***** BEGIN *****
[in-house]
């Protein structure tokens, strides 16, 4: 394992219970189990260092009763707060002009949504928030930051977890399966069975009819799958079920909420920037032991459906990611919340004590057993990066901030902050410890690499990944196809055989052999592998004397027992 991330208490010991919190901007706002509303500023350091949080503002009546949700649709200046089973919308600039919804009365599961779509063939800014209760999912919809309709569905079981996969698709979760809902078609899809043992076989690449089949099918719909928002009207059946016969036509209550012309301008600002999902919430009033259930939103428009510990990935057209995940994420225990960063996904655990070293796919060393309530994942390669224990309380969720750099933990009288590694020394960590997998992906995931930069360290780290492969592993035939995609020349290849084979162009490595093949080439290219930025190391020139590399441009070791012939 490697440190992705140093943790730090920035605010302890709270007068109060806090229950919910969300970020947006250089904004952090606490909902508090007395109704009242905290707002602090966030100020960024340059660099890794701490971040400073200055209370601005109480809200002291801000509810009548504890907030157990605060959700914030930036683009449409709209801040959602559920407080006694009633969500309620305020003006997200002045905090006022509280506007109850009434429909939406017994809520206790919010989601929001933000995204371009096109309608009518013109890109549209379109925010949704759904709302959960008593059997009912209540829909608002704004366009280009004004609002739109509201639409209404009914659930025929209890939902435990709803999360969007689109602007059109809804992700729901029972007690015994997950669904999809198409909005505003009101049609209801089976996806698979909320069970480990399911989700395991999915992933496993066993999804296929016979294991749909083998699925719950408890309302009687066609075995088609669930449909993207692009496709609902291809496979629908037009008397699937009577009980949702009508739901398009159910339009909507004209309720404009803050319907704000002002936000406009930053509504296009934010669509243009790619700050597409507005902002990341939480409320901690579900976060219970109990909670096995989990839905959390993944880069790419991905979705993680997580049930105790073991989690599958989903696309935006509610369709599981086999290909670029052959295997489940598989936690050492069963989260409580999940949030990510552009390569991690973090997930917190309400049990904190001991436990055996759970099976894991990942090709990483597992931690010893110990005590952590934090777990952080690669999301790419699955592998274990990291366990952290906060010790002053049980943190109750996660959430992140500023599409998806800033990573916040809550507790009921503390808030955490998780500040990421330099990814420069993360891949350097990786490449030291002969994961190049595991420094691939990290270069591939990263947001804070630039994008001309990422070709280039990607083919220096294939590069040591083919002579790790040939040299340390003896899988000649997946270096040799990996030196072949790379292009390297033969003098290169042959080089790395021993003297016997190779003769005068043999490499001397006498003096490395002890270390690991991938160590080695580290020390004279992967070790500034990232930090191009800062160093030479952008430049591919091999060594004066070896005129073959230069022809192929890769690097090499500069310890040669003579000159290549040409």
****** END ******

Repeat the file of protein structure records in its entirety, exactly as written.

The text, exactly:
[in-house]
């Protein structure tokens, strides 16, 4: 394992219970189990260092009763707060002009949504928030930051977890399966069975009819799958079920909420920037032991459906990611919340004590057993990066901030902050410890690499990944196809055989052999592998004397027992 991330208490010991919190901007706002509303500023350091949080503002009546949700649709200046089973919308600039919804009365599961779509063939800014209760999912919809309709569905079981996969698709979760809902078609899809043992076989690449089949099918719909928002009207059946016969036509209550012309301008600002999902919430009033259930939103428009510990990935057209995940994420225990960063996904655990070293796919060393309530994942390669224990309380969720750099933990009288590694020394960590997998992906995931930069360290780290492969592993035939995609020349290849084979162009490595093949080439290219930025190391020139590399441009070791012939 490697440190992705140093943790730090920035605010302890709270007068109060806090229950919910969300970020947006250089904004952090606490909902508090007395109704009242905290707002602090966030100020960024340059660099890794701490971040400073200055209370601005109480809200002291801000509810009548504890907030157990605060959700914030930036683009449409709209801040959602559920407080006694009633969500309620305020003006997200002045905090006022509280506007109850009434429909939406017994809520206790919010989601929001933000995204371009096109309608009518013109890109549209379109925010949704759904709302959960008593059997009912209540829909608002704004366009280009004004609002739109509201639409209404009914659930025929209890939902435990709803999360969007689109602007059109809804992700729901029972007690015994997950669904999809198409909005505003009101049609209801089976996806698979909320069970480990399911989700395991999915992933496993066993999804296929016979294991749909083998699925719950408890309302009687066609075995088609669930449909993207692009496709609902291809496979629908037009008397699937009577009980949702009508739901398009159910339009909507004209309720404009803050319907704000002002936000406009930053509504296009934010669509243009790619700050597409507005902002990341939480409320901690579900976060219970109990909670096995989990839905959390993944880069790419991905979705993680997580049930105790073991989690599958989903696309935006509610369709599981086999290909670029052959295997489940598989936690050492069963989260409580999940949030990510552009390569991690973090997930917190309400049990904190001991436990055996759970099976894991990942090709990483597992931690010893110990005590952590934090777990952080690669999301790419699955592998274990990291366990952290906060010790002053049980943190109750996660959430992140500023599409998806800033990573916040809550507790009921503390808030955490998780500040990421330099990814420069993360891949350097990786490449030291002969994961190049595991420094691939990290270069591939990263947001804070630039994008001309990422070709280039990607083919220096294939590069040591083919002579790790040939040299340390003896899988000649997946270096040799990996030196072949790379292009390297033969003098290169042959080089790395021993003297016997190779003769005068043999490499001397006498003096490395002890270390690991991938160590080695580290020390004279992967070790500034990232930090191009800062160093030479952008430049591919091999060594004066070896005129073959230069022809192929890769690097090499500069310890040669003579000159290549040409």